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ASUW partnership to support students in hunt for off-campus housing, board approves series of hiring bills

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ASUW’s Board of Directors (BOD) made significant movement in the likely partnership with Rent College Pads with the approval of Board Bill 4.0, easing the process of finding off-campus housing options for many UW students. 

An effort to maintain equitability and promote the involvement of non-ASUW students in the elections was also on the table during the Dec. 2 meeting. 

Partnership with Rent College Pads advances

Board Bill 4.0, which, if signed, would begin a partnership with Rent College Pads, was at the forefront of the BOD’s agenda after being tabled following the Nov. 18 meeting. After deciding that further review of the contract was needed before the BOD could proceed, the bill to sign the partnership was approved Dec. 2. 

“This project has been going on since 2019, and so we inherited this project with the understanding that Rent College Pads has been vetted by other university employees,” director of community relations Geeta Iyer said. 

Rent College Pads was selected due to its experience with similarly-sized universities, the variety of services offered, and the accessibility of those services, according to Iyer. 

The halt in the approval process stemmed from Rent College Pads’ lack of control over information regarding listings posted by landlords, who may not have the property management systems in place necessary to create an automatically synchronized feed between their system and Rent College Pads’ system. The language in the contract states that the company cannot be held liable for a landlord failing to manually change their own property information, Mitch Ehly, the chief operating officer for Rent College Pads, noted. 

“Knowing that they’re not responsible for the accuracy of that data I think is rather concerning,” Gabby Rivera, vice president of internal affairs of the Graduate & Professional Student Senate, said. “That kind of contradicts ASUW’s intention of trying to make it a student-centered experience and in making sure we are protecting students’ living experience off-campus.”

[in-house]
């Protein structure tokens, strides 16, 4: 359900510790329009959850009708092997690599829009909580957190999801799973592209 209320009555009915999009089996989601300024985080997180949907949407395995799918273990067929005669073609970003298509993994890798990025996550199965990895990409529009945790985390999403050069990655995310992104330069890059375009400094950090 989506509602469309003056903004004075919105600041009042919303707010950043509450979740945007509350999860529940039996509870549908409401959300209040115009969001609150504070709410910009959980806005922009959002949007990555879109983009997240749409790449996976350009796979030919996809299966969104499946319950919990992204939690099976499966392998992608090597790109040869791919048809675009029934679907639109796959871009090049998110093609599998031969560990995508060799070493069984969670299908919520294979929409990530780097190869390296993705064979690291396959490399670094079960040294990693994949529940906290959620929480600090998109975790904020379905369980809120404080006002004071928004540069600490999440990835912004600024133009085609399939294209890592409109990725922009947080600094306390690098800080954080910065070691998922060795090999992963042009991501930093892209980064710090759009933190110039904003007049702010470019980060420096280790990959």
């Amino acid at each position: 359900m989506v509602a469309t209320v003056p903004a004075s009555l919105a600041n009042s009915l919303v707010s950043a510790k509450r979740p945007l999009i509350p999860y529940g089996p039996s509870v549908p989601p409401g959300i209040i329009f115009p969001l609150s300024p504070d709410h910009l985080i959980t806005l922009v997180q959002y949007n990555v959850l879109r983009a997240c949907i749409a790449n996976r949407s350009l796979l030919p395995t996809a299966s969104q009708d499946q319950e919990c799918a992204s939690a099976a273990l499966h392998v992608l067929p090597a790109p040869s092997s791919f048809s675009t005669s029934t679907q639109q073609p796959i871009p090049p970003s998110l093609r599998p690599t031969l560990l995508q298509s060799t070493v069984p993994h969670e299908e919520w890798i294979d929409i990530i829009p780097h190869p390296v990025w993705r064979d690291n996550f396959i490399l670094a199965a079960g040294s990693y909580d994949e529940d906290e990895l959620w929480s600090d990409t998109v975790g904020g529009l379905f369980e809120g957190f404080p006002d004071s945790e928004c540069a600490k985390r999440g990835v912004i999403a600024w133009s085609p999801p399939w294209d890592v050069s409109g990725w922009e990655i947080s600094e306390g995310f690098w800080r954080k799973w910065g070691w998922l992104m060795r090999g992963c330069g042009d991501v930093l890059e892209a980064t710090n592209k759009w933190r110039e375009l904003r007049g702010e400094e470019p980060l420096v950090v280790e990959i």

Ehly said this protects the company from being held liable for any discrepancies between initial landlord listings for a unit and what is contractually agreed upon between that landlord and a student. Ehly gave an example of a landlord listing a unit for $1,000, but saying it is $1,200 in a conversation with a student renter. 

“The reason why that verbiage is in the contract is to protect that landlords are given access to their account and they’re able to edit their own properties,” Ehly said. “If a landlord goes and posts their stuff and then they forget to change it, for example.” 

Before the bill was approved, an amendment was made to change the language to recommend the partnership after further negotiations with legal teams.

Proposed support for ASUW Queer Student Commission leaders

Senate bill 5.07, which recommends splitting the position of director of the ASUW Queer Student Commission (QSC) into two, was presented to the BOD. The bill says the change would better distribute the responsibilities of overseeing the many RSOs associated with the QSC. 

The QSC aims to create “an anti-oppressive community by funding, sponsoring, and endorsing events that share these principles and will work to support students who identify as queer,” according to the bill

Although BOD members spoke to the importance of supporting the QSC, questions arose as to whether or not the job responsibilities between two co-directors would become convoluted.